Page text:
How much influence he still wielded in British politics was an open question. Murdoch had effectively been chased out of London five years earlier in the wake of the biggest crisis of his career: the revelations that his News of the World tabloid had, in search of dirt, been systematically hacking into the phones of politicians, celebrities, royals and even a 13-year-old schoolgirl. The scandal that followed, itself fit for tabloid headlines, would permanently alter the course of both the family and its empire. One of Murdoch’s executives, Rebekah Brooks, a virtual seventh child to Murdoch, was arrested, tried and acquitted. Andy Coulson, a former Murdoch editor who had gone to work for Prime Minister David Cameron, was sent to prison for encouraging his reporters to engage in illegal practices. In a futile effort at damage control, the company spent millions of dollars settling claims from hacking victims. Murdoch and James, who was running the company’s European and Asian operations from London at the time, were grilled in a public hearing before Parliament. James denied knowing that the phone-hacking was widespread but was publicly confronted with an email he was sent in 2008 alerting him to the potential severity of the problem. (He said that he had not reviewed “the full email chain.”)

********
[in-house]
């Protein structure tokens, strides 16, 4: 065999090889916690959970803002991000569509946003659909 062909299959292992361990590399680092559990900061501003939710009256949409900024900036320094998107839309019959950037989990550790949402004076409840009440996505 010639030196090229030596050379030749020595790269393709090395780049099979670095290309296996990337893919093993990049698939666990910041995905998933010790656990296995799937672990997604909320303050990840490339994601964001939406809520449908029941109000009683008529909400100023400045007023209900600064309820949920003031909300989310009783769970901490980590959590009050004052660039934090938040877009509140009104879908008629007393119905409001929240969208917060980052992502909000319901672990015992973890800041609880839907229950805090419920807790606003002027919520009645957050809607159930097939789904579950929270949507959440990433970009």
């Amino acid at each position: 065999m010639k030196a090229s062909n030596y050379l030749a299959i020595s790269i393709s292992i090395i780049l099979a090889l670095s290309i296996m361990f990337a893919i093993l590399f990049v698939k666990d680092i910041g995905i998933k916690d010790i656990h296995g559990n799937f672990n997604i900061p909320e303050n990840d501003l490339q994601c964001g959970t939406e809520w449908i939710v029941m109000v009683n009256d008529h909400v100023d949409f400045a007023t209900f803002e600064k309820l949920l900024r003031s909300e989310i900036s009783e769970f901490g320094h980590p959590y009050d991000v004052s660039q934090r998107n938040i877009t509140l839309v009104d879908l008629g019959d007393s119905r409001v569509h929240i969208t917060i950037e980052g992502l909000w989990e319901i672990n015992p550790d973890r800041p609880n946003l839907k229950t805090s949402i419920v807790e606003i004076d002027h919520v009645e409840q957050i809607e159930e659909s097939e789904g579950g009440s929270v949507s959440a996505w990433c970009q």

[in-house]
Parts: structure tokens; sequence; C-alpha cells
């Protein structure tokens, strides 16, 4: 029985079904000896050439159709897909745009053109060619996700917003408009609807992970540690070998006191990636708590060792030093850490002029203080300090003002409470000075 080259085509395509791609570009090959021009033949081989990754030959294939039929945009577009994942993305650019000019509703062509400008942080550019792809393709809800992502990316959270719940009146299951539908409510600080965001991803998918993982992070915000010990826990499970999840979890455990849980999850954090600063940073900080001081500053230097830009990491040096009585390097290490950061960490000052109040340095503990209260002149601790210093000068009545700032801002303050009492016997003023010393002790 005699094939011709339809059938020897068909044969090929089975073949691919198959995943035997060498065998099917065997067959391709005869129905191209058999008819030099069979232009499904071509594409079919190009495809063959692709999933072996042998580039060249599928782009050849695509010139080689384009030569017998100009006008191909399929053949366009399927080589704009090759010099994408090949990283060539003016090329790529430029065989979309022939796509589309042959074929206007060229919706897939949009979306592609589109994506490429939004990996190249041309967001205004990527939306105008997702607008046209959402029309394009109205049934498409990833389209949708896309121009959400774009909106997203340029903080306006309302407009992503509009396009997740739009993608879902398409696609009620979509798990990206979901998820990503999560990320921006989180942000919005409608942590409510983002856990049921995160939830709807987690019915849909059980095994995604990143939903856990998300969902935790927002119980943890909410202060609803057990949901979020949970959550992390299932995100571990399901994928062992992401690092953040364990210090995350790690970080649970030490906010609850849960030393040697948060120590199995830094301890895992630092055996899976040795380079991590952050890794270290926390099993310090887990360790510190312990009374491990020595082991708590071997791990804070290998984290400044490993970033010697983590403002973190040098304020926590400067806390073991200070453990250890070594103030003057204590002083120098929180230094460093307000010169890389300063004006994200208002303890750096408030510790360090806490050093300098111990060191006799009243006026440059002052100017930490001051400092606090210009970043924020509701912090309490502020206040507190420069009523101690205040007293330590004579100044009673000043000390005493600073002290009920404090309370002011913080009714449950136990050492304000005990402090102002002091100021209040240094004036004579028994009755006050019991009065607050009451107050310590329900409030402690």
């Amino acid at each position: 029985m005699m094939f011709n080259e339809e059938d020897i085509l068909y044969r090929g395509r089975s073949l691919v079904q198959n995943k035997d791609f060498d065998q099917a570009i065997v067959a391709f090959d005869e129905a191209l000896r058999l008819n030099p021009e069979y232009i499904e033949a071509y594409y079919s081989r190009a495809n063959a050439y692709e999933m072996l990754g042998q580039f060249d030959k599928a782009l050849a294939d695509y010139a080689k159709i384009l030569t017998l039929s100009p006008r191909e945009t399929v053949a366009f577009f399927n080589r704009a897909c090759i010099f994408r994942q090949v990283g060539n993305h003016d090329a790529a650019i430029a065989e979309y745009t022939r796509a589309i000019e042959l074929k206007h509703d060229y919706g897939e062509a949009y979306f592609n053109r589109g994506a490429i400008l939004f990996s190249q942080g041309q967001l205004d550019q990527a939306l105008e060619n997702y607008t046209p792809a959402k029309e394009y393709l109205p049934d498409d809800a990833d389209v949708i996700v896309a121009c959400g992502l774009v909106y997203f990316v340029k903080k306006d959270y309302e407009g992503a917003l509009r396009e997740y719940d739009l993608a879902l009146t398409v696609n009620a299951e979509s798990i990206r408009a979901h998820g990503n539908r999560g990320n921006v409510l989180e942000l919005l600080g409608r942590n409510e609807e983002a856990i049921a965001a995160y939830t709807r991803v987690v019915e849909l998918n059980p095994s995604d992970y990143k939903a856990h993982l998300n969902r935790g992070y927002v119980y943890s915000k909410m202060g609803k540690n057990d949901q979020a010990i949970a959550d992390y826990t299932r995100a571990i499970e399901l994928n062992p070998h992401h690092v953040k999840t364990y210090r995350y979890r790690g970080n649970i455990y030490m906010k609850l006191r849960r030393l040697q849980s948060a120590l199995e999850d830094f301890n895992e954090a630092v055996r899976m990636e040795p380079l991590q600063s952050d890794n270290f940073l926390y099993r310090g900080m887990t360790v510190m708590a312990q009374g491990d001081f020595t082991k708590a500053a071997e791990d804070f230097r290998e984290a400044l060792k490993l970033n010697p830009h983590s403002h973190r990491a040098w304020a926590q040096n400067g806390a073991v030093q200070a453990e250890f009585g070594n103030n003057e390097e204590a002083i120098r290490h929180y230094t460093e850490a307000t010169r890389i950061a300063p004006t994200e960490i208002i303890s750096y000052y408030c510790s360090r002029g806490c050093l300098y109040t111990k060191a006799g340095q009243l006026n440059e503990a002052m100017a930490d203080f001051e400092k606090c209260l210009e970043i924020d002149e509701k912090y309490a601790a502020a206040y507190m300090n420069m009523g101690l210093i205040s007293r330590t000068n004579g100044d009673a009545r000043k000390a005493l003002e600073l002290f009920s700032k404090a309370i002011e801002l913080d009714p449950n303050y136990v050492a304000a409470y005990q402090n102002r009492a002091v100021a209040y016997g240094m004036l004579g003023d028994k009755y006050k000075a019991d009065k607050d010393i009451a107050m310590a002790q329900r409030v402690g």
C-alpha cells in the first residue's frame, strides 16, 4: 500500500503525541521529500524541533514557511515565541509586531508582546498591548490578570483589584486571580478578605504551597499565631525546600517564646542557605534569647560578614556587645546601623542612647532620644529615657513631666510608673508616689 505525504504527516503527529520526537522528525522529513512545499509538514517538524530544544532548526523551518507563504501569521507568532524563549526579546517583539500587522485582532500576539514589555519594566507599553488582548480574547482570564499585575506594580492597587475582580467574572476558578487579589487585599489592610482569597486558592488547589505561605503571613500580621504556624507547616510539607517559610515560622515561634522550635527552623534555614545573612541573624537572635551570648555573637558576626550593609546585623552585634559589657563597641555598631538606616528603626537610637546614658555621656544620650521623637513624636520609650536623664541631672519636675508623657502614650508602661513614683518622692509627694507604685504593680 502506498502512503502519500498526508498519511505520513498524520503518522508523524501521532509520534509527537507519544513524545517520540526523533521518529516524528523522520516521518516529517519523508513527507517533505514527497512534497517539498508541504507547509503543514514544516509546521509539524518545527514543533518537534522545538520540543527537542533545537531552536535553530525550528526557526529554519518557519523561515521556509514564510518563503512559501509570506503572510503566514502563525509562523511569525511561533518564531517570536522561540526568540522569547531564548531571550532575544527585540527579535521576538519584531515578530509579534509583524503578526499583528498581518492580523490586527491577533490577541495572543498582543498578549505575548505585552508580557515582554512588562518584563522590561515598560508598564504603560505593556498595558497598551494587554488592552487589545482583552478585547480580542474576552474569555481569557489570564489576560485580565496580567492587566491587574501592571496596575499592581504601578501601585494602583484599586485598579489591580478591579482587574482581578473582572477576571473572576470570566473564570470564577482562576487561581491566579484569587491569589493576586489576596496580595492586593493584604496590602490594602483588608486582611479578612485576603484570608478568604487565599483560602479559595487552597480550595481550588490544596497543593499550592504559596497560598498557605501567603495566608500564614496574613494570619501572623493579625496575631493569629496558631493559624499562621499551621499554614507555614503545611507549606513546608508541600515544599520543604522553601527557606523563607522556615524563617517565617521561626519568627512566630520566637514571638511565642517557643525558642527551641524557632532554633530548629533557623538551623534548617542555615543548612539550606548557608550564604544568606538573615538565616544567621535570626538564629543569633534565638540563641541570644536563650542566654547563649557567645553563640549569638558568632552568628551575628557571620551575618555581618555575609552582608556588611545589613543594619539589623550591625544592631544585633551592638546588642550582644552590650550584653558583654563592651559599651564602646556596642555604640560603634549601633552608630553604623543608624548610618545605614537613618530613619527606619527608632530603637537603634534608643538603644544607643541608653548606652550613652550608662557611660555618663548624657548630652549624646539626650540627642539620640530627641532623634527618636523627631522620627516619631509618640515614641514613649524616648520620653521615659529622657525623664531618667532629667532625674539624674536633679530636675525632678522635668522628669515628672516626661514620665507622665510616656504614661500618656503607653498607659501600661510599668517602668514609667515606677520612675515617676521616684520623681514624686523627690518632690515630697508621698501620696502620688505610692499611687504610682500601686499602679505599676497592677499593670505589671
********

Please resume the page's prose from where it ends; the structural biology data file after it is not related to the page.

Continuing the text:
It was a corporate scandal, but because of the nature of this corporation, it was also a family matter. James blamed his father for having allowed the freebooting, anything-goes culture to take root at the paper and for forcing him to absorb so much of the blame for the scandal, when the hacking itself took place before he took charge. As James saw it, his father was angry that he wouldn’t conduct a cover-up; James went so far as to tell some members of the board that he was concerned about Murdoch’s mental health. For his part, Murdoch blamed James for surrounding himself with feckless, sycophantic advisers who failed to neutralize the crisis when it still could have been contained. Elisabeth, having long been out of the succession mix, reinserted herself, urging her father to fire James and replace him with her, four people familiar with the conversations told us. (Through a spokesperson, Elisabeth denied that she encouraged her brother’s firing or asked for his job.) Murdoch agreed to fire James but reversed his decision before it became public. Lachlan used the opportunity to play the family savior in a time of crisis, calling his father from Bangkok — en route to Britain from Australia — to urge him not to do anything rash. He swept into the company’s London offices looking tan, fit and rested, despite the daylong flight from Australia. His presence appeared to be an instant comfort to his father.